Language is the vehicle of expressions, they say. It is the most effective form of communication as compared to signs, symbols and gestures. The significance of language could be best understood by somebody who is verbally or audibly challenged. Language attempts to accurately convey the messages although there are occurrences of miscommunications. Language forms the backbone of a cultural identity. An individual is identified by the language s/he speaks.
More often than not, the language itself becomes a precursor to the individual’s social existence. For instance, a person speaking Marathi is called a Marathi, the one speaking Marwadi is called a Marwadi and so on. The role of language in an individual’s life is crucial to the extent that it can be rendered to be the parameter to measure one’s character. One who is soft-spoken naturally earns points over somebody who is harsh and uses indecent language. The “Sweetness” of your tongue becomes noteworthy then. Errors in language can be as severe as misunderstandings, relationships falling apart, business-related crisis or even warfare. It is extremely important to use words carefully because every word counts.
In India, there are about 780 languages. The number looks massive but it is to no wonder given that India is a nation of various cultures. Moreover, almost every Indian is invariably a bi-lingual. Of course there are tri-lingual and quadric-lingual too. Lingual is an adjective used for languages. So bilingual is any individual who can speak two languages and so on. Hindi was declared to be our national language in 1960. It has been observed as a common means of inter-state communication, ever since. This was established in order to ensure healthy relations resulting from friendly interactions throughout the nation.
I happen to be a quadric-lingual. Hindi as the national language, English as the academic language, German as the foreign language and Marathi as the mother tongue. I am acquainted with Sanskrit too, but I cannot claim mastery over it. Let’s talk something more specific about the title now. The other day I was having an animated conversation with my companions when we landed onto a language debate. Since I’m majoring in English literature, my friends presumed I would naturally or “by default” side English.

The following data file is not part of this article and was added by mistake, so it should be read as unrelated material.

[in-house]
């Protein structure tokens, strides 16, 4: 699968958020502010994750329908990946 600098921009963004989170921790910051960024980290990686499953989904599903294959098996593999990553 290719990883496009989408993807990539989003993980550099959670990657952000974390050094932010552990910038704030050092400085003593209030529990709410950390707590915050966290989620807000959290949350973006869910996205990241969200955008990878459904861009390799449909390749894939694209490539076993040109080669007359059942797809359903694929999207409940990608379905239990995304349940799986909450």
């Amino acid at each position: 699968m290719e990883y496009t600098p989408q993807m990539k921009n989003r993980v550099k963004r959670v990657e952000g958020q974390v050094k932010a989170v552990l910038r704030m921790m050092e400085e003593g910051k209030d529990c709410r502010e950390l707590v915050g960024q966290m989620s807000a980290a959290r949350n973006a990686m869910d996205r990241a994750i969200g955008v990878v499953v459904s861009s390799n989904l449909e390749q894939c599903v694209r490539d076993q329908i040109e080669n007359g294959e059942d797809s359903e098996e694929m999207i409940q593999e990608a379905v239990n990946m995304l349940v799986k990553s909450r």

However, things weren’t as obvious on my side and I couldn’t really choose between the two. Because supporting one would be being judgmental about the other which I refrained from. I agree that to be able to speak English is a must to survive in the “real” or the “big” world but that doesn’t part oneself from what one has always belonged to. I am equally connected with Marathi and cannot think about giving up on using it as a medium to express myself; because what other than your own mother tongue is the best way to express yourself? I may be feeling skillful to have conversed in English for a long while but my inertia will definitely long to have two words of sheer emotions in the language I’m identified with.
There are times when you feel low and cannot help but wish to share your feelings in the language you are the most comfortable with. Our mother tongue is the language of comfort. This is not to say that there is a sense of discomfort or inconvenience attached to English. It is just a matter of how one feels about it. Also, a language happens to have an exclusive range of words that are authentic and irreplaceable. Imagine Ramayana being translated into English or Bible being translated into Marathi. I don’t doubt its possibility but they may not turn out to be the best versions of holy books as their translated forms.